Bucovina, a hidden Romanian gem


Unless you are a carefree, two-year- old toddler who is only obsessed with their next treat, you will have heard someone say at sometime or other, ‘They just don’t make things like they used to in the good old days’. Never have I seen a greater display of this statement than by laying my eyes upon the painted monasteries of Bucovina. We had extensively searched Google images to get a sense of what to expect from these 15 th century feats of architecture. However, not even the swagger of beautifully presented Google images prepared us for the real deal. Painted from head to toe, inside and outside, in a vibrant richness that looks like it has come from yesterday’s paintbrush, these monasteries are a true marvel and simply must be seen.

We were lucky enough to visit three in total: Voronet, Sucevita and Moldovita. Each one had its own appeal, each one lured us deeper into the past and each one told a story without the presence of words.





After visiting Voronet in the fading late afternoon light we found ourselves reading anything and everything we could find about these monasteries in preparation for seeing two more the next day. Interestingly, the outside of the monastery was seen as a bible for the non-learned man. Something that I am often saying in the classroom is, ‘Come on kids, paint a picture for me using words’. Well, here it was the opposite, as they interpreted the ancient words of the bible into magnificent pictures. When you had a trained eye (with thanks to our Lonely Planet guide and a hoard of other internet sites) you could see ‘The Last Judgement’, ‘The Last Supper’, ‘The Tree of Jesse’ and other more obscure frescoes like ‘St John’s Ladder’ and battle scenes between countries. Both Lauren and I were left gawking at the detail of these frescoes as they were truly memorising. In fact, on more than one occasion I tripped on the footpath that surrounded the monastery, as I couldn’t take my eyes of the paintings.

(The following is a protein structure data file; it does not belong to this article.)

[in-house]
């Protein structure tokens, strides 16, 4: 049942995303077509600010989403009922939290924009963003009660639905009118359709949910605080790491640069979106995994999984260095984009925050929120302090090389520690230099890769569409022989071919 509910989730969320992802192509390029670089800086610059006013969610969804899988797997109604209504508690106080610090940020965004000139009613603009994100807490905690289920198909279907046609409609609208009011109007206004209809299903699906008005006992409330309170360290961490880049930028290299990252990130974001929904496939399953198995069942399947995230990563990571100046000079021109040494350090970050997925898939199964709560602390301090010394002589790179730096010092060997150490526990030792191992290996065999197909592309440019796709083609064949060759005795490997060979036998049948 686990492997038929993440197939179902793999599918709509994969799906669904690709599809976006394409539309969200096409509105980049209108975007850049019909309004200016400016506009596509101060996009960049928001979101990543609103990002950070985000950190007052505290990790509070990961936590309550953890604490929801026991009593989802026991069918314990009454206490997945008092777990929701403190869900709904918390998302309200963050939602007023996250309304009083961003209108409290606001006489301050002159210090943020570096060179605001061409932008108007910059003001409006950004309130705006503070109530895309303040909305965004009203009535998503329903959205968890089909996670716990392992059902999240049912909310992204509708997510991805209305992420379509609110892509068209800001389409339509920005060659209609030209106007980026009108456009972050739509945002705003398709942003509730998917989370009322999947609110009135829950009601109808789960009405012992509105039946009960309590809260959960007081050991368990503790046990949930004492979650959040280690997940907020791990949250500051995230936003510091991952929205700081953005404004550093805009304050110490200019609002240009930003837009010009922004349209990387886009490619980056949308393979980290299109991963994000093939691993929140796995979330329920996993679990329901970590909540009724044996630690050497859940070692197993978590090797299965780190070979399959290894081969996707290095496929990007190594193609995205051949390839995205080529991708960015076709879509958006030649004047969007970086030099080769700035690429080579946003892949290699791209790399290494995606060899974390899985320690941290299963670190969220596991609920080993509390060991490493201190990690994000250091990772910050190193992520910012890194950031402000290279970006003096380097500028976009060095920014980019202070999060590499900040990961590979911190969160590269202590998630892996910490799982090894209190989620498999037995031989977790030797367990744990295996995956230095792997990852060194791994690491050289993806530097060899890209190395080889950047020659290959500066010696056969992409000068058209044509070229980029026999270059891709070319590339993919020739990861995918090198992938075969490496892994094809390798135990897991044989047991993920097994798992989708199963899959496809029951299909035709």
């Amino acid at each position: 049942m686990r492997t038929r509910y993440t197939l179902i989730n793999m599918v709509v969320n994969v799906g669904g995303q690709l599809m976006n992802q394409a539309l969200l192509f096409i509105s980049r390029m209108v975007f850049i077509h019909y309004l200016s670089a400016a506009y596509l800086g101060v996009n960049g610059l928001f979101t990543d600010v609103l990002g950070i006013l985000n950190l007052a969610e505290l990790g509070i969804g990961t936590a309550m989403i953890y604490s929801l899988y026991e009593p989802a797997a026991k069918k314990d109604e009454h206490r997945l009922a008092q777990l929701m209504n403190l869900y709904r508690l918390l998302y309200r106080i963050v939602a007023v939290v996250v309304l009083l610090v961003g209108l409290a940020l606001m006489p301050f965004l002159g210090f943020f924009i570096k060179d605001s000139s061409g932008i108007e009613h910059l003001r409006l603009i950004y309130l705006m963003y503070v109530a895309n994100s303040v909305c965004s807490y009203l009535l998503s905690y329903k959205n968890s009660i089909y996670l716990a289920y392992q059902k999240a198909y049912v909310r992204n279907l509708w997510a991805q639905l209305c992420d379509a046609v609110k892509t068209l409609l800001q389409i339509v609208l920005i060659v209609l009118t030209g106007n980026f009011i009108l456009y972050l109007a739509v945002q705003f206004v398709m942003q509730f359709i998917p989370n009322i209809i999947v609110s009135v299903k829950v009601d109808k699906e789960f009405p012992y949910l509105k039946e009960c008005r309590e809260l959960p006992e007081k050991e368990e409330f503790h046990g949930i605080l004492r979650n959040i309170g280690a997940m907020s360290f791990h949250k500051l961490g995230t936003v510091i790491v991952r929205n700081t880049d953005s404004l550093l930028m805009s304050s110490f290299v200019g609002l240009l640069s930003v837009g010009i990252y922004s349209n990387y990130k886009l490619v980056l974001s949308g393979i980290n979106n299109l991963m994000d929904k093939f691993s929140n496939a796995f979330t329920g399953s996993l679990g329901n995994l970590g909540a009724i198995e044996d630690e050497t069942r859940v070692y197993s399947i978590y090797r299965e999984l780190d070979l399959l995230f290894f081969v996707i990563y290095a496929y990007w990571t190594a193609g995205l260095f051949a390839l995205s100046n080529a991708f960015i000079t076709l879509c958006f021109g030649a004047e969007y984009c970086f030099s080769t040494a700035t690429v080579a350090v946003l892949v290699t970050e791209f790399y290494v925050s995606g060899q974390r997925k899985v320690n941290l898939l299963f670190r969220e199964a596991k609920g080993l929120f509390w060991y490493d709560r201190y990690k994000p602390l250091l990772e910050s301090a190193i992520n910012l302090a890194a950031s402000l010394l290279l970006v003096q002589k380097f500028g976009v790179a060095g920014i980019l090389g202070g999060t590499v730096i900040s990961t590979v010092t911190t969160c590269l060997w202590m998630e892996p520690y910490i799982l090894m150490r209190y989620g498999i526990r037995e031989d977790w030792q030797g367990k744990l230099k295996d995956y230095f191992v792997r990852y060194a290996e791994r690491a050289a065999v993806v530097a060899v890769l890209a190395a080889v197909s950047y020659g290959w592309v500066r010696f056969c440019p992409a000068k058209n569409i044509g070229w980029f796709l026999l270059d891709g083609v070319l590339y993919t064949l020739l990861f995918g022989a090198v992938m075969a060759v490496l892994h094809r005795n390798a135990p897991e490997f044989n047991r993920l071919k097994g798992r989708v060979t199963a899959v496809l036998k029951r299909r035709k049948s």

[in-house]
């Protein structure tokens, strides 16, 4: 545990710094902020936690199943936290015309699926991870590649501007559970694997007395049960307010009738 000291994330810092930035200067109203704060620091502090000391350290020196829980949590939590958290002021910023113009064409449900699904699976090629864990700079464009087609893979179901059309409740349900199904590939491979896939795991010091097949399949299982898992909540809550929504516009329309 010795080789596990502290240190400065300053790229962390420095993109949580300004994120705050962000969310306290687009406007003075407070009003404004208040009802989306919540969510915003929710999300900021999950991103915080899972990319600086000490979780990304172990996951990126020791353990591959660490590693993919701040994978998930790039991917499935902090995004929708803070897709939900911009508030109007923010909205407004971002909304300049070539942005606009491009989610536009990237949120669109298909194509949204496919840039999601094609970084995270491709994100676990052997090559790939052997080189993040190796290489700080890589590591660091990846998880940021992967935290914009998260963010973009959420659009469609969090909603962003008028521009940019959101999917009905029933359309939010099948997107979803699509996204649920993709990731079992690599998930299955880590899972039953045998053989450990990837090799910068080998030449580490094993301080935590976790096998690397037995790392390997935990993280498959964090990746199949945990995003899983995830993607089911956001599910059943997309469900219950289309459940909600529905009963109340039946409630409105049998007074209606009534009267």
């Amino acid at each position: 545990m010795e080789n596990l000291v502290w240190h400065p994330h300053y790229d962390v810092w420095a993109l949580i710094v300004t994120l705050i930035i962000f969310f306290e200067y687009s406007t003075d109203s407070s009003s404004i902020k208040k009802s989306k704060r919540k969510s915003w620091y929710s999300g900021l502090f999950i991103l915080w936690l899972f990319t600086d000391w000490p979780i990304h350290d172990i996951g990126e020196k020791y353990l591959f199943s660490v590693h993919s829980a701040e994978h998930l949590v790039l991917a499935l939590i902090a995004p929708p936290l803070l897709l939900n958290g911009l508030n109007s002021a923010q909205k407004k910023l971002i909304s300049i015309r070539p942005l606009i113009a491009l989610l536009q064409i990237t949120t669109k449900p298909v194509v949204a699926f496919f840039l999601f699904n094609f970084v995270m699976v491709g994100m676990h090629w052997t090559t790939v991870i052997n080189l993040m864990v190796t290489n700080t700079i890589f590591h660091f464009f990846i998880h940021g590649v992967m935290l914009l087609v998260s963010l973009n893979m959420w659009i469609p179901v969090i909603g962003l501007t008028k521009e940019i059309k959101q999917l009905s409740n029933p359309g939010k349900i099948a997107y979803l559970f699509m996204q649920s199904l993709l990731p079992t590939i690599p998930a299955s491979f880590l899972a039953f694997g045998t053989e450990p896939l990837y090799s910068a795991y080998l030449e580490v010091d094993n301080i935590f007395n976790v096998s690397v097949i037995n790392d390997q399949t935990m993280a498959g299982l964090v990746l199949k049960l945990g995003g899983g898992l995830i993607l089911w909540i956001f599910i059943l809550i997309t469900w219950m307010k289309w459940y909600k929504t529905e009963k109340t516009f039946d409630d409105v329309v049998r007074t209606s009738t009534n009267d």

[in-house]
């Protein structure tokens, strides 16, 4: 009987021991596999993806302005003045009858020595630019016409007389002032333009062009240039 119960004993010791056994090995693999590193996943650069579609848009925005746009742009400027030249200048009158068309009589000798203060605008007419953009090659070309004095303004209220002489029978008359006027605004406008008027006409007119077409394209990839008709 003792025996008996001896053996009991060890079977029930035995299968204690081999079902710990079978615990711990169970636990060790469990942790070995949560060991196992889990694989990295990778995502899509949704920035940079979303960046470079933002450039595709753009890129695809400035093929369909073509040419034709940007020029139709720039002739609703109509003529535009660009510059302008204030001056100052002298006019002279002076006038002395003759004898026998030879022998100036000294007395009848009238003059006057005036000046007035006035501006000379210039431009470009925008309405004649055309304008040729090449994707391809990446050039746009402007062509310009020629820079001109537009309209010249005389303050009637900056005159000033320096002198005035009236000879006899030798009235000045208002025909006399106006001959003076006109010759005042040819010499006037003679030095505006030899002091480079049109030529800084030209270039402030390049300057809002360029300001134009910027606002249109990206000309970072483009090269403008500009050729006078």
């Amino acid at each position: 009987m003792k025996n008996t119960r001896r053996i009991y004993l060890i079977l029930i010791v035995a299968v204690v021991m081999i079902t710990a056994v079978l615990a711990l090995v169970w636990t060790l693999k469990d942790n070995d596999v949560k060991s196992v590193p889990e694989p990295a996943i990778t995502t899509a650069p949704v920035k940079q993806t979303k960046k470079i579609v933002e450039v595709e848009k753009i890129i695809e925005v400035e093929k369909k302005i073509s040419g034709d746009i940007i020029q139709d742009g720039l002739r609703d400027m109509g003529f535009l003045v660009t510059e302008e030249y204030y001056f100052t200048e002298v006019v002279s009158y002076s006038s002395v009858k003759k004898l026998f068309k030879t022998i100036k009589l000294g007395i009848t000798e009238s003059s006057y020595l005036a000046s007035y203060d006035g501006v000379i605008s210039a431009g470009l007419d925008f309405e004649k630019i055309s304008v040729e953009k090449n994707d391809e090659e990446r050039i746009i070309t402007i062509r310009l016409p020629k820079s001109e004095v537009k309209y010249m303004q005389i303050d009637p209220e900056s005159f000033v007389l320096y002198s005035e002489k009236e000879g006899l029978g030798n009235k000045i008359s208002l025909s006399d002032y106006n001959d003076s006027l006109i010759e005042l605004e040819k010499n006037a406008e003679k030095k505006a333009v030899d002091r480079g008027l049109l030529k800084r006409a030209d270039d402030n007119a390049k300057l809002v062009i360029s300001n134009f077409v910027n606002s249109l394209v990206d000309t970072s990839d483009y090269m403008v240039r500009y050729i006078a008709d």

Unbelievably, at each monastery we visited, we were often the only ones that were around. You put this sort of building in a country like Italy or France and there would be lines around the block and more paraphernalia than you could poke a stick at. I guess, that is the appeal of Bucovina. It still feels real. It feels like you are a part of the history when you visit.






As we stepped inside, our eyes were met with wall-to- wall frescoes. The colours were arresting and the images magnetic. However, in contrast to the outside, the frescoes on the inside walls were essentially the original handbook for ‘1001 ways to kill a man’. Never have I seen so many decapitated heads, impaled bodies, squashed torsos and ripped limbs. However, in a strange way, they were remarkably beautiful. Nestled in a corner of the freezing monastery there would be a nun either praying or looking contemplatively at the frescoes. In many ways, being surrounded by these images day in and day out, I can see why they are struck to pray so frequently; perhaps prayers of thanks that their fate isn’t as bloody as their ancestors that line the walls.


With brains swimming with images and feeling like we had walked on sacred land we hopped back into our car to find the next jewel in the Romanian crown…. Maramures.


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